Believe it or not, some Protestants took this view that Paul meant by not being bound, that they were merely not bound to try and win their mate to Christ any longer. Some comfort, after they have taken off and remarried. The cruelty of this view has hurt many Christian lives, and made them slaves when Paul's whole purpose was to set them free. The majority of Protestants, however, recognized that Paul had already established desertion as a legitimate basis for divorce and remarriage. This Pauline Privilege has been a guide to the church through the centuries in dealing with new situations. There are circumstances that make a marriage no marriage, and when these circumstances are that severe, the marriage is dead, and grace and mercy demand that the victims be given a chance for a new beginning.

I have read of many pastors who solved the problem of how to deal with divorce people by saying, they just don't deal with them at all. There are to many uncertainties as to who is to blame, and who is lying, and so they just wash their hands of the whole mess. This is the no risk legalistic approach. It solves everything for the pastor, and solves nothing for those who are suffering. In contrast, we have the Pauline approach. The Corinthians have messed up their lives. Their sin and ignorance has taken them into complex relationships that have created suffering and sorrow. They need help to find a way to get their lives straightened out so that they can live meaningful lives for Christ.

Paul says, I don't have all the answers, but I'll do my best to give you the guidance you need to get back on track. God took this attitude and Paul's advice, and made it a part of His Word, and by so doing He says to the whole church, this is the way to go to be Christlike, and to build my kingdom. Deal with people where they are. Whatever their mess, there is always a way to go that leads to life, for sin can be forgiven, and there can be a new beginning that leads to happiness.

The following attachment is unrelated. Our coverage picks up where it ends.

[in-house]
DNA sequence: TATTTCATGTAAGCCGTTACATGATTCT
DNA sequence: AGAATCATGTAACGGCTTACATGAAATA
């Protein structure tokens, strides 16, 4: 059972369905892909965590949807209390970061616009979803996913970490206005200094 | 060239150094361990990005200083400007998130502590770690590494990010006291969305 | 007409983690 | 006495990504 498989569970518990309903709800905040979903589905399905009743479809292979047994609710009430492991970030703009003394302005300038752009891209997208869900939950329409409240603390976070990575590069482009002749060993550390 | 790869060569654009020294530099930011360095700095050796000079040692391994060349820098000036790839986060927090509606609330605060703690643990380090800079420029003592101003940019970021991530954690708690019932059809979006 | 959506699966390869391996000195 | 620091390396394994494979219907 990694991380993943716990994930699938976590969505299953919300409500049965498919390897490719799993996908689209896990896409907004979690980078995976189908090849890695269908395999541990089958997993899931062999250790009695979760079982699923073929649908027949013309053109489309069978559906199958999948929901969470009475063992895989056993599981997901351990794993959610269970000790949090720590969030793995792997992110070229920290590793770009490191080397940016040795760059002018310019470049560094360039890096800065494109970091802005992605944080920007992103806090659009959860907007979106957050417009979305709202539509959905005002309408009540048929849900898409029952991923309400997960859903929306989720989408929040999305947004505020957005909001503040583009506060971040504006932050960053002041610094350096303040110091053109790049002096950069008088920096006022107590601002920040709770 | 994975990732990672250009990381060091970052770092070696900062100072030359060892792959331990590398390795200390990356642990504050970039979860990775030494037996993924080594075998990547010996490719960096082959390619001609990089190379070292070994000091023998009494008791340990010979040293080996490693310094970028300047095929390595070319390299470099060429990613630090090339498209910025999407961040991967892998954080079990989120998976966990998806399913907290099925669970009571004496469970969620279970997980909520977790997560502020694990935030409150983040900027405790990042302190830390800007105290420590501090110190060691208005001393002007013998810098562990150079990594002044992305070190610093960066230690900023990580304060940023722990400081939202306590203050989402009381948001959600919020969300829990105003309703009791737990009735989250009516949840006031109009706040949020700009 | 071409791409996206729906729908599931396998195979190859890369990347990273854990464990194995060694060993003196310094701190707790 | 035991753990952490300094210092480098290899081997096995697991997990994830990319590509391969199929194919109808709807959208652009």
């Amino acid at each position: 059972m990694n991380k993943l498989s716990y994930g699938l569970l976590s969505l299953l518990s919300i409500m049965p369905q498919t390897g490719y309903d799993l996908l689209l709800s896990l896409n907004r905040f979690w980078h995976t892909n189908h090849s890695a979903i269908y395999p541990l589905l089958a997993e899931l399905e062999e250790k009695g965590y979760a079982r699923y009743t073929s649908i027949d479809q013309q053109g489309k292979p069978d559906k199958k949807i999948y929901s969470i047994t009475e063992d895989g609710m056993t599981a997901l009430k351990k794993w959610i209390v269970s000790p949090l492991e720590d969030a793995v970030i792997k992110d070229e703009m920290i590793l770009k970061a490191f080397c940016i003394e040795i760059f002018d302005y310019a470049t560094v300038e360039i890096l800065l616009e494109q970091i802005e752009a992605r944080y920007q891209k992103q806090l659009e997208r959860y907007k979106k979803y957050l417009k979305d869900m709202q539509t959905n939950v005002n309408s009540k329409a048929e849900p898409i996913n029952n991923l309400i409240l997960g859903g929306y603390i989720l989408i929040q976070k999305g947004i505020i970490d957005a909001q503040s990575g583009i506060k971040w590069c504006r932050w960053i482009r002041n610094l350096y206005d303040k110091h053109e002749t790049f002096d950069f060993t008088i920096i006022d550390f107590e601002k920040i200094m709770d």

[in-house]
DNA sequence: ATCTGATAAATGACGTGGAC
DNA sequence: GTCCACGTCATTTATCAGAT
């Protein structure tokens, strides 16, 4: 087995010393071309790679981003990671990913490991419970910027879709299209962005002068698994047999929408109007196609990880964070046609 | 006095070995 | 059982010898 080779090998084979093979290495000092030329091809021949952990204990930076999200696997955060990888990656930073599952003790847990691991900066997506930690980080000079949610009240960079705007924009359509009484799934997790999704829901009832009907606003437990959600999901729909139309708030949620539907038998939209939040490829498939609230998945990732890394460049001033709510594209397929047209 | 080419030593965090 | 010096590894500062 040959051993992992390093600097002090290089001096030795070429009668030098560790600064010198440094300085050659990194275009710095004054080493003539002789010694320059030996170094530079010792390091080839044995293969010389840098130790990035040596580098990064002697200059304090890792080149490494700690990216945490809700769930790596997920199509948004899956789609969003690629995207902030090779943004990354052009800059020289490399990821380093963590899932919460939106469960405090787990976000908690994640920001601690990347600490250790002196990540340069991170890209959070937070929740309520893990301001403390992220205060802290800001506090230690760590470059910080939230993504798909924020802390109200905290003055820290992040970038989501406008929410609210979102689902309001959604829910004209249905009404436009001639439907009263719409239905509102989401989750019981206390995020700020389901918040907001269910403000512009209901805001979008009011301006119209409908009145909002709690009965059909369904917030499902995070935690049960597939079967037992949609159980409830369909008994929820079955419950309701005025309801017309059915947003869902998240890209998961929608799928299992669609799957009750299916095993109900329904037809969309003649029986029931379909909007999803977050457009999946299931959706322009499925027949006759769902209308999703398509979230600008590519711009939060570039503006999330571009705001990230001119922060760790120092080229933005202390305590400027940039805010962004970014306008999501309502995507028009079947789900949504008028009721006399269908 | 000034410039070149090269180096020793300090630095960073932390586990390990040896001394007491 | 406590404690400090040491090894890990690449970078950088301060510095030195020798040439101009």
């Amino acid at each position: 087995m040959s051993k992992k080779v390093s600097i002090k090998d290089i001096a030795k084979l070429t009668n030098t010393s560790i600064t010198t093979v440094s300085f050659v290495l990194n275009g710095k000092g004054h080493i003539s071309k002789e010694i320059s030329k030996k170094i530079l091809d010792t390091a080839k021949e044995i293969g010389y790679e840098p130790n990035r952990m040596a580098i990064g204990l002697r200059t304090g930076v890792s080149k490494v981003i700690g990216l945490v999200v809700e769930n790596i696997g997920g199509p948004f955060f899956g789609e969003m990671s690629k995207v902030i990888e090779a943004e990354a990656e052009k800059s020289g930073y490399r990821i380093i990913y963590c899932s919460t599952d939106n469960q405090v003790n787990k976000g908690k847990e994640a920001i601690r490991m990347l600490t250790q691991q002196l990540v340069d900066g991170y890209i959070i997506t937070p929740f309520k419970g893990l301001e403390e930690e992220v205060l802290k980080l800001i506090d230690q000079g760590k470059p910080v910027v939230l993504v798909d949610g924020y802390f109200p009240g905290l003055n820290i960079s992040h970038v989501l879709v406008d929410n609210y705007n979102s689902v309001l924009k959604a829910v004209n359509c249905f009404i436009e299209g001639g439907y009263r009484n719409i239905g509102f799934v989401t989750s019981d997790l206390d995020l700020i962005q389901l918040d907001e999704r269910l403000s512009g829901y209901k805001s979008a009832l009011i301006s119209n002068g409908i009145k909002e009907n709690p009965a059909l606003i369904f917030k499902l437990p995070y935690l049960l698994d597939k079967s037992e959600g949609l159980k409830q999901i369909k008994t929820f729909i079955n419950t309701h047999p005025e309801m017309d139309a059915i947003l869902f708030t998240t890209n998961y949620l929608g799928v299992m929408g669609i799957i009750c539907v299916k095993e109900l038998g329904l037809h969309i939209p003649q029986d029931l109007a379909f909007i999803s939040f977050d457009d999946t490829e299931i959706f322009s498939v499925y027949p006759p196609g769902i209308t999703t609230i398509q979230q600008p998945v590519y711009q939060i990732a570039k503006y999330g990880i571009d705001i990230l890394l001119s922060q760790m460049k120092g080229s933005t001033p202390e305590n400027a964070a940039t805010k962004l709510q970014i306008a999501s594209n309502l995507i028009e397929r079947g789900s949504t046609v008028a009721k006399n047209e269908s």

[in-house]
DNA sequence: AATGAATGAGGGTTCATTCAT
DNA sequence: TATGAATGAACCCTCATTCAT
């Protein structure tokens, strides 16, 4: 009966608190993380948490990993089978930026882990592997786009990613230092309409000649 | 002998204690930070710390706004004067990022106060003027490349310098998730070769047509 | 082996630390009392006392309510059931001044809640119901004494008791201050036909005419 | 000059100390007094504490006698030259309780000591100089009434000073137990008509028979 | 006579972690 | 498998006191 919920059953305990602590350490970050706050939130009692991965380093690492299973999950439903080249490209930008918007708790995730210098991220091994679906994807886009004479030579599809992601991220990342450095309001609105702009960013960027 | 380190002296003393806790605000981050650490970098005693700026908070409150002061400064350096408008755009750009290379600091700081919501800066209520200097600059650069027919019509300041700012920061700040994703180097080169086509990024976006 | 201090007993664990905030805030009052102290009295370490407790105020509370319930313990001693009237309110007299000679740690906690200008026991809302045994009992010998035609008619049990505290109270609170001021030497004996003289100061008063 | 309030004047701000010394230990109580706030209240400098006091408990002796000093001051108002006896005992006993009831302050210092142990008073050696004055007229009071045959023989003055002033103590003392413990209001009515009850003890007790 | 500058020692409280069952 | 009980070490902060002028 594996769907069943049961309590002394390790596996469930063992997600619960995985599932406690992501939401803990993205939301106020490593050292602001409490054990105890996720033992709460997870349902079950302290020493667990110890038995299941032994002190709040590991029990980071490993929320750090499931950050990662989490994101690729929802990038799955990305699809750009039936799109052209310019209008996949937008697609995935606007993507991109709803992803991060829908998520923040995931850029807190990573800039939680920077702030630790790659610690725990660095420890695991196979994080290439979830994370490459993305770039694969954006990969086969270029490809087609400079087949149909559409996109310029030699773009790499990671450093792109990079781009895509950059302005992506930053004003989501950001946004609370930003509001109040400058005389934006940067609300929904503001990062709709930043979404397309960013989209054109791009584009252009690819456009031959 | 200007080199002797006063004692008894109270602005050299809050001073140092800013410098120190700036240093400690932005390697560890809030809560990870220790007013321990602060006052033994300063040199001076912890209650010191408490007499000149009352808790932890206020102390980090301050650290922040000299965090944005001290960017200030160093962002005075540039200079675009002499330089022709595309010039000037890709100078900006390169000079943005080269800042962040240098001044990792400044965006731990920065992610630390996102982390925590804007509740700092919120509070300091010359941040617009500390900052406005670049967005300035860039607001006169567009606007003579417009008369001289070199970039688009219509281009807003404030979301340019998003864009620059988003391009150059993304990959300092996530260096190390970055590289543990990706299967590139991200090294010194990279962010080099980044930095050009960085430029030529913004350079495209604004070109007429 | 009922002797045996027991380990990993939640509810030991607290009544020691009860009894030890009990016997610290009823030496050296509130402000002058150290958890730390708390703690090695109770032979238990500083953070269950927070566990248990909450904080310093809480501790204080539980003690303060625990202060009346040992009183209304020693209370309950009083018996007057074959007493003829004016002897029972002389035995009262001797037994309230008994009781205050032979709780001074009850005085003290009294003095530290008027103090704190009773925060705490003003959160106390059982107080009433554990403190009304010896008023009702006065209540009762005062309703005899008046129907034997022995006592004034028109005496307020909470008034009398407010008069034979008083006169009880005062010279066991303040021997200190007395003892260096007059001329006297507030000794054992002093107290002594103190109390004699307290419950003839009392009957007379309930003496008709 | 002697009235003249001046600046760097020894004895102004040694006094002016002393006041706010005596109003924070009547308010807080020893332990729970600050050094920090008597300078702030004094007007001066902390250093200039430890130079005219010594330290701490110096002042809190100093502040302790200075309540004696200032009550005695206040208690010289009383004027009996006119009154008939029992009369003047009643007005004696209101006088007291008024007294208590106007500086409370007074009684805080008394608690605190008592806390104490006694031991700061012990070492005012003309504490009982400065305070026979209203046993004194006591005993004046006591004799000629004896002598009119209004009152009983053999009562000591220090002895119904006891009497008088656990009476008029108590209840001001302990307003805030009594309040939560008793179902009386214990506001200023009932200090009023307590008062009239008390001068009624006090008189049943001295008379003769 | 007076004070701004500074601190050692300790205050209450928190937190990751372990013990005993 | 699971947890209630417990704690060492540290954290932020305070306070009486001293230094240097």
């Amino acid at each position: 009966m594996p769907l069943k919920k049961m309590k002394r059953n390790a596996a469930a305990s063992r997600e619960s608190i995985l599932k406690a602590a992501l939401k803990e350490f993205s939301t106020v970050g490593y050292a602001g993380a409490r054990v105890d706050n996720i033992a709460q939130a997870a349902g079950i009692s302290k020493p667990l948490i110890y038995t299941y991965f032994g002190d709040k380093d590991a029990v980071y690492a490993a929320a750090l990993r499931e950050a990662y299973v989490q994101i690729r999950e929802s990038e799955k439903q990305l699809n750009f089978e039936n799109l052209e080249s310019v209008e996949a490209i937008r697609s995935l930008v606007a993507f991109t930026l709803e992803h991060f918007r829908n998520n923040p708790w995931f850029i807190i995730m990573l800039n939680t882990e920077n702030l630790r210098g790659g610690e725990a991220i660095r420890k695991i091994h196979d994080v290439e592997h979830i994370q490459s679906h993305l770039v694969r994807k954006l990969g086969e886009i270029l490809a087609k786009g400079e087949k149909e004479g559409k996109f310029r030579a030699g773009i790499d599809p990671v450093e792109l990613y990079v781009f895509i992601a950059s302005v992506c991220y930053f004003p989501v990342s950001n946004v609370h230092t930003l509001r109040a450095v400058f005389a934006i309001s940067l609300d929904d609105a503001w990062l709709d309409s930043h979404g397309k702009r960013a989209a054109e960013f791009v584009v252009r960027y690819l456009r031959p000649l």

Look at how Jesus dealt with the woman at the well. Hollywood cannot produce a more messed up person than her. She was married five times, and was living with a man who was not her husband. It is likely she was divorced from several of her five husbands, for there is no hint that they all died, or were poisoned by her. She was a person that most counselors would be happy to avoid. Jesus accepted her as a person of value, and by so doing He won her, and she became the best evangelist we have any record of in the Gospels. She was not the type of woman you go looking for to be a leader. She had done everything all wrong, and had gone down every path God had forbidden. Yet, Jesus saw her as a precious person worth saving, restoring, and using for His kingdom.

The point is, Jesus did not treat this often divorced woman as one guilty of unforgivable sin. On the contrary, He so forgave her that He allowed her to become His disciple and witness. This kind of grace is scandalous to many Christians. They refused to believe a person can make so many mistakes, and still have the right to be happy in Christ. There legalistic minds demand that she pay for her folly, and they refuse her the right to remarry and be happy with another mate. They demand that she remain single for the rest of her life, regardless of her misery and temptation. You can go this route if you chose, for many good Christians do, but I have made my choice to go with the reformers, and chose the way of Christ and Paul, which is the way of grace that allows exceptions, and permits the victims of a dead marriage to remarry in the Lord. If I err, let me err on the side of love, and not on the side of legalism.

Does this view of the reformers encourage divorce? Not at all, the reformers hated divorce and fought against it on all levels. They just faced up to the fact that you have to reckon with exceptions. To ignore them, in order to be an absolutist, is to put law above love, and precepts above persons. God did not do it in the Old Testament; Jesus refused to do it in the New Testament, and Christians must refuse to do it as long as history lasts.

Exceptions that fit the Bible principles do not open the door to sin, but they open the door of mercy to those who otherwise may be dominated by sin. The exceptions permit us to make people our priority. This is the goal of the Pauline Privilege.